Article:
Insider's Guide To Udacity Android Developer Nanodegree Part 3 - Making the Baking App
Insider's Guide To Udacity Android Developer Nanodegree Part 3 - Making the Baking App
Written by Nikos Vaggalis   
Monday, 03 July 2017
Article Index
Insider's Guide To Udacity Android Developer Nanodegree Part 3 - Making the Baking App
Step 1 - Fragments
Fragments In Action
Layouts
Fragments
Step 2 - Libraries & Networking
POJO To Parcelables
Step 3 - Adding Exoplayer
Step 4 - Widgets
Step 5 - The Widget Provider
Step 6 - UI Testing
Step 7 - Testing Intents



The next and last step in this chain of conversions is do the same from POJO to Parcelable.Well there's a converter for that too! Head over to www.parcelabler.com, paste each of the Recipe, Ingredient and Step Java classes into its webform and viola, we got our Parcelables back!

image16
As a sample of the generated files, let's take a look at what Ingredient.java class was converted to:


/****
Ingredient POJO turned Parcelable
****/

package com.example.android.recipe.pojo;


import android.os.Parcel;
import android.os.Parcelable;

public class Ingredient implements Parcelable {

    private Double quantity;
    private String measure;
    private String ingredient;

    public Double getQuantity() {
        return quantity;
    }

    public void setQuantity(Double quantity) {
        this.quantity = quantity;
    }

    public String getMeasure() {
        return measure;
    }

    public void setMeasure(String measure) {
        this.measure = measure;
    }

    public String getIngredient() {
        return ingredient;
    }

    public void setIngredient(String ingredient) {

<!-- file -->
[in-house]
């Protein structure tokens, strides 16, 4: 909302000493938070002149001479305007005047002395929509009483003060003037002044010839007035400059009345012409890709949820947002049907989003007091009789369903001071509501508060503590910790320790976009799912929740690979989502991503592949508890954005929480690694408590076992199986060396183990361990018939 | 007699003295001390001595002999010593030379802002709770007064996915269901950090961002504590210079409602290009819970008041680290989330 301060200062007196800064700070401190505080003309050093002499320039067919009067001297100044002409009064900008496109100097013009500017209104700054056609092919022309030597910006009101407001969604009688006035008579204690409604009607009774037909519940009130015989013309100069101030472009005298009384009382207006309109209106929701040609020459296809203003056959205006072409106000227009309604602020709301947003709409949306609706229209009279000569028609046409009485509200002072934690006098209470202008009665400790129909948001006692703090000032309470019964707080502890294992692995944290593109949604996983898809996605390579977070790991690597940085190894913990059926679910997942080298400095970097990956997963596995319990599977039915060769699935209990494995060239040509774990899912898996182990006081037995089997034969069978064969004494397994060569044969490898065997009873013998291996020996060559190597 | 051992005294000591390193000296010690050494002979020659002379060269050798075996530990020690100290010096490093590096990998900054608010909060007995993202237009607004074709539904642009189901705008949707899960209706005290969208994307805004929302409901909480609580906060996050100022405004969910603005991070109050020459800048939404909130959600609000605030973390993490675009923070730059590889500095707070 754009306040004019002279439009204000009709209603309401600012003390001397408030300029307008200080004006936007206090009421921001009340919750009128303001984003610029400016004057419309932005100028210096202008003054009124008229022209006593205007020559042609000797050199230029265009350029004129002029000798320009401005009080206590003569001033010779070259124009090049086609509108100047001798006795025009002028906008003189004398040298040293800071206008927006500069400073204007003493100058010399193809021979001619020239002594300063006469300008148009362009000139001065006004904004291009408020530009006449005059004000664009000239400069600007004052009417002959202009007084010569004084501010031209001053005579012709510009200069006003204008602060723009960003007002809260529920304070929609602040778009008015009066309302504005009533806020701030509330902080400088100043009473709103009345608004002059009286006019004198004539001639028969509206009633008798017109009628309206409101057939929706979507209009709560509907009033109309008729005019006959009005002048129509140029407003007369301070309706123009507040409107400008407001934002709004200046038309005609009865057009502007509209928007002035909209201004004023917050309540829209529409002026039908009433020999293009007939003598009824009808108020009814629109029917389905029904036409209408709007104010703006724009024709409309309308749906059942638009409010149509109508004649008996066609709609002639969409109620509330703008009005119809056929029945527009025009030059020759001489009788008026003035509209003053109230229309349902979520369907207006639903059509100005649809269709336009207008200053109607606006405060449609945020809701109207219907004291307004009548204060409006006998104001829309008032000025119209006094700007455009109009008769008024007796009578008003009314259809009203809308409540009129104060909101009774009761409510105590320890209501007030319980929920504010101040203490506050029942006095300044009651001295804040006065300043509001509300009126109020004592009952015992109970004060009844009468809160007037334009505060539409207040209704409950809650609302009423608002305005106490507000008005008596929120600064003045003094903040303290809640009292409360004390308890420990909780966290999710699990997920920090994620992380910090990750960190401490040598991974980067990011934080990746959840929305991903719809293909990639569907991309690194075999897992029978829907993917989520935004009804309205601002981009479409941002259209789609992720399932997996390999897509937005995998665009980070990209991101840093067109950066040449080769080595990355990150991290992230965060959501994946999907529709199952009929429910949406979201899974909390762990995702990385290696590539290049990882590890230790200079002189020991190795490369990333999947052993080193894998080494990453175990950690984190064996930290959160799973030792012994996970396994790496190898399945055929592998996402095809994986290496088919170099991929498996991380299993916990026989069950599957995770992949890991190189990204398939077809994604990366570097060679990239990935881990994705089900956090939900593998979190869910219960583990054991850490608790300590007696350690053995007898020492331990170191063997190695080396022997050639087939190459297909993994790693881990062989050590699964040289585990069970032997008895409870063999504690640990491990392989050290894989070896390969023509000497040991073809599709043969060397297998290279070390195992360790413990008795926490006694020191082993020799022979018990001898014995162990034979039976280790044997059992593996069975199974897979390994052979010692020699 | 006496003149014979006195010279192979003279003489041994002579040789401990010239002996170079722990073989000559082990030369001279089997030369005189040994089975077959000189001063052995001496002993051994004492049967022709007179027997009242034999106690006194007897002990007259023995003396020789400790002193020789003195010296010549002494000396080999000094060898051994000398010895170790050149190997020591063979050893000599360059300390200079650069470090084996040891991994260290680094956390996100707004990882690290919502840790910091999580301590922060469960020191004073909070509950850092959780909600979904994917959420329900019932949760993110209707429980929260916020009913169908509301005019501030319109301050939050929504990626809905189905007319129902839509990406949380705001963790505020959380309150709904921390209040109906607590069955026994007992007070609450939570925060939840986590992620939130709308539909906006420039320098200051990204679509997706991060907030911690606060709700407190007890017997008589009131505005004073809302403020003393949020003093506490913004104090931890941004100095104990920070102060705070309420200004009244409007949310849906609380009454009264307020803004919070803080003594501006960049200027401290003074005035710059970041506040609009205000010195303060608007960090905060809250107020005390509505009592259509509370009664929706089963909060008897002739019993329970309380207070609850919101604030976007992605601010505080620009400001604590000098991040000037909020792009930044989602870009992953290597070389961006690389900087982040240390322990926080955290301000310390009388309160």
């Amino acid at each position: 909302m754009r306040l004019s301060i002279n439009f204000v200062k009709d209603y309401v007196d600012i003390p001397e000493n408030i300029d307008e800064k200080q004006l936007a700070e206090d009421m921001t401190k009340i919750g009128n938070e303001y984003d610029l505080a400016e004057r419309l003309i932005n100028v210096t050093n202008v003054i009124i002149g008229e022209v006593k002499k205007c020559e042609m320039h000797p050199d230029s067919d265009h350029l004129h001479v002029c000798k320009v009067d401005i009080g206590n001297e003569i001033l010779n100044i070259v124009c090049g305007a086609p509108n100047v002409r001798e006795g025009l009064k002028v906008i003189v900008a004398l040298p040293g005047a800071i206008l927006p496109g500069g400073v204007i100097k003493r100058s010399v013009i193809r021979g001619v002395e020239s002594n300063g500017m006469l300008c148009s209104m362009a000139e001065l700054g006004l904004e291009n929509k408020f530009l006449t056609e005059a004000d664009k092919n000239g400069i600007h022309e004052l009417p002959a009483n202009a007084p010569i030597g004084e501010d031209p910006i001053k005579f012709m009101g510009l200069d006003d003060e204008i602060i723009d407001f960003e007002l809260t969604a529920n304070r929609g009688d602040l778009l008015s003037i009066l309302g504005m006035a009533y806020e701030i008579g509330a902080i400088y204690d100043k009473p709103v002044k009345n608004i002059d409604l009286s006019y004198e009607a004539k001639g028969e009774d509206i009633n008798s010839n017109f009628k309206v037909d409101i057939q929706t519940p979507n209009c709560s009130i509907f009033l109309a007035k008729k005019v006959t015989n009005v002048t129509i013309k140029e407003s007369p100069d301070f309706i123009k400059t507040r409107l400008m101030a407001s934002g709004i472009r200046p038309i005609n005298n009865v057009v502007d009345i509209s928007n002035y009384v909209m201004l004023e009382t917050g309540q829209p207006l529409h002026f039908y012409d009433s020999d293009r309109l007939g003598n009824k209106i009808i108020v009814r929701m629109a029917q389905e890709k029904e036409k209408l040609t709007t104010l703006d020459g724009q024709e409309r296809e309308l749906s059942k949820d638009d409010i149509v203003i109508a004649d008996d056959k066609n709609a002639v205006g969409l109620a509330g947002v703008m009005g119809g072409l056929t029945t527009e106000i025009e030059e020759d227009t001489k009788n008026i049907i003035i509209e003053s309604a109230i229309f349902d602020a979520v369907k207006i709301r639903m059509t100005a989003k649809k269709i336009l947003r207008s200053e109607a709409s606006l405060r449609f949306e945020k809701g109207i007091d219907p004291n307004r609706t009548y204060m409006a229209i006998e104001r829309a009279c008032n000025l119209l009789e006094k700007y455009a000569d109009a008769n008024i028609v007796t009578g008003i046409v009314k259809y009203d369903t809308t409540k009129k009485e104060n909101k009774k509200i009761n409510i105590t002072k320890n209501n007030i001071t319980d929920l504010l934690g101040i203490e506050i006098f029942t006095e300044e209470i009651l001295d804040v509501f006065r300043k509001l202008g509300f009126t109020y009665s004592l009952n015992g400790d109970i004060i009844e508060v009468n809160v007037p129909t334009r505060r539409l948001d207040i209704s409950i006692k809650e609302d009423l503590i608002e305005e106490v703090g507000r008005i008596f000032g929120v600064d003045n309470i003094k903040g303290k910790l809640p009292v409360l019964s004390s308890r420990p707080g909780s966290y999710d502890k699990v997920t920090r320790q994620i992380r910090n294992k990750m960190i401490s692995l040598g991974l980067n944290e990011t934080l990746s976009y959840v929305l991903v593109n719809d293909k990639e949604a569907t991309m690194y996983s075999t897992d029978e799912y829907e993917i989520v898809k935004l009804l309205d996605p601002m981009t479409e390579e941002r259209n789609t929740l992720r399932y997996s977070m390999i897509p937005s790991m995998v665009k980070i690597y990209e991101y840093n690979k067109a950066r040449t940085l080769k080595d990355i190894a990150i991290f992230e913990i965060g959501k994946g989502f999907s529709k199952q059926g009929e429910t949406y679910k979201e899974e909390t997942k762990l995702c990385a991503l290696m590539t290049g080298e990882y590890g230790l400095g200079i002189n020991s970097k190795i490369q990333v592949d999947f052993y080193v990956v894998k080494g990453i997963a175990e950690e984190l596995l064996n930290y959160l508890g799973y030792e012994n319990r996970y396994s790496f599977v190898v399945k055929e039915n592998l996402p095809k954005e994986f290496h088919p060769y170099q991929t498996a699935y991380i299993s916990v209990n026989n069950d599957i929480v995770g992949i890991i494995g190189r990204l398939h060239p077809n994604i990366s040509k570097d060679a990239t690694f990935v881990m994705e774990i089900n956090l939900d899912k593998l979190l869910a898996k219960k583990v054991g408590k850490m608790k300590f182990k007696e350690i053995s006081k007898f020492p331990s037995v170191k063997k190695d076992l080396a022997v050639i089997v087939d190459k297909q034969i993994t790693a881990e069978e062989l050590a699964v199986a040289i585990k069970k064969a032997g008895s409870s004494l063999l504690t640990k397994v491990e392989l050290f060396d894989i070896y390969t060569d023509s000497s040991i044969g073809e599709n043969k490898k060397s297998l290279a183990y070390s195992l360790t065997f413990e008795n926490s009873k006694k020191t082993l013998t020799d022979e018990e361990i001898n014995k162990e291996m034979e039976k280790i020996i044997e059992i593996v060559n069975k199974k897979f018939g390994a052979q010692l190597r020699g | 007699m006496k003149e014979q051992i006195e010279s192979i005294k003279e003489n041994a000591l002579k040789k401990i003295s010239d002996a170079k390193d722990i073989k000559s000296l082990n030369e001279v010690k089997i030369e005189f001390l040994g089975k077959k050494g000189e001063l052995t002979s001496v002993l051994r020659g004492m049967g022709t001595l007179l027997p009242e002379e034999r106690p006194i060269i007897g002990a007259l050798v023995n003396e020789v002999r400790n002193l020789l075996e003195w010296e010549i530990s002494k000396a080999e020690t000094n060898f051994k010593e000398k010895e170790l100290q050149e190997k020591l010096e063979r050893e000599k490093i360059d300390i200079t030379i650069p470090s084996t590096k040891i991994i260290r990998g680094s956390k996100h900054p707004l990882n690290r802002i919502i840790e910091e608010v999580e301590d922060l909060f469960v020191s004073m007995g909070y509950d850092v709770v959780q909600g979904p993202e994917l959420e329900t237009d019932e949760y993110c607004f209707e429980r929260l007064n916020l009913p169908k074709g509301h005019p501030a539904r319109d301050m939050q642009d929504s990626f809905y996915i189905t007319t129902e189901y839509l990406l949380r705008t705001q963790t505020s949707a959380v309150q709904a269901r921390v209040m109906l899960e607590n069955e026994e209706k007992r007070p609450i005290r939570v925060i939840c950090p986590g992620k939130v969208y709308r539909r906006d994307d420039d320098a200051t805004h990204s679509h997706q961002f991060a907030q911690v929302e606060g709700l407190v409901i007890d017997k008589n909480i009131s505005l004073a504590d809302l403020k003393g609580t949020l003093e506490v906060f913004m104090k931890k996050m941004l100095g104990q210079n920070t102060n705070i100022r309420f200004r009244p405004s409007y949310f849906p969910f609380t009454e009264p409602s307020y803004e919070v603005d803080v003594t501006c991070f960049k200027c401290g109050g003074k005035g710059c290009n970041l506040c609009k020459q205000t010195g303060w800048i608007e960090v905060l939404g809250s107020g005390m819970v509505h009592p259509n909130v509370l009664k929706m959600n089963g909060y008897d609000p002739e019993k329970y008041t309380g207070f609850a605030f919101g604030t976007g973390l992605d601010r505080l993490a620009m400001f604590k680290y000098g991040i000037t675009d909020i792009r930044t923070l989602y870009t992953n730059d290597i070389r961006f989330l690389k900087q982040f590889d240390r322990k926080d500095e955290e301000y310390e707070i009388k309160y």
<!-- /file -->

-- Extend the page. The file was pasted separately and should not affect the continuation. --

this.ingredient = ingredient;
    }


    protected Ingredient(Parcel in) {
        quantity = in.readByte() == 0x00 ?
                           null : in.readDouble();
        measure = in.readString();
        ingredient = in.readString();
    }

    @Override
    public int describeContents() {
        return 0;
    }

    @Override
    public void writeToParcel(
                      Parcel dest, int flags) {

        if (quantity == null) {
            dest.writeByte((byte) (0x00));
        } else {
            dest.writeByte((byte) (0x01));
            dest.writeDouble(quantity);
        }
        dest.writeString(measure);
        dest.writeString(ingredient);
    }

    @SuppressWarnings("unused")
    public static final Parcelable.Creator<Ingredient>
       CREATOR = new Parcelable.Creator<Ingredient>() {
        @Override
        public Ingredient createFromParcel(Parcel in) {
            return new Ingredient(in);
        }

        @Override
        public Ingredient[] newArray(int size) {
            return new Ingredient[size];
        }
    };
}


I didn't wrap those objects into Parcelables for fun. I did it so that a ParcelableArrayList of Recipe super objects can cross Activities and Fragment boundaries, initially from RecipeActivity


/****
RecipeActivity/RecipeFragment
****/

 recipe.enqueue(new Callback<ArrayList<Recipe>>() {
            @Override
            public void onResponse(Call<ArrayList<Recipe>> call,
                                 Response<ArrayList<Recipe>> response) {
              ....
                ArrayList<Recipe> recipes = response.body();

                Bundle recipesBundle = new Bundle();
                recipesBundle.putParcelableArrayList(
                                                        ALL_RECIPES, recipes);
            ...

            }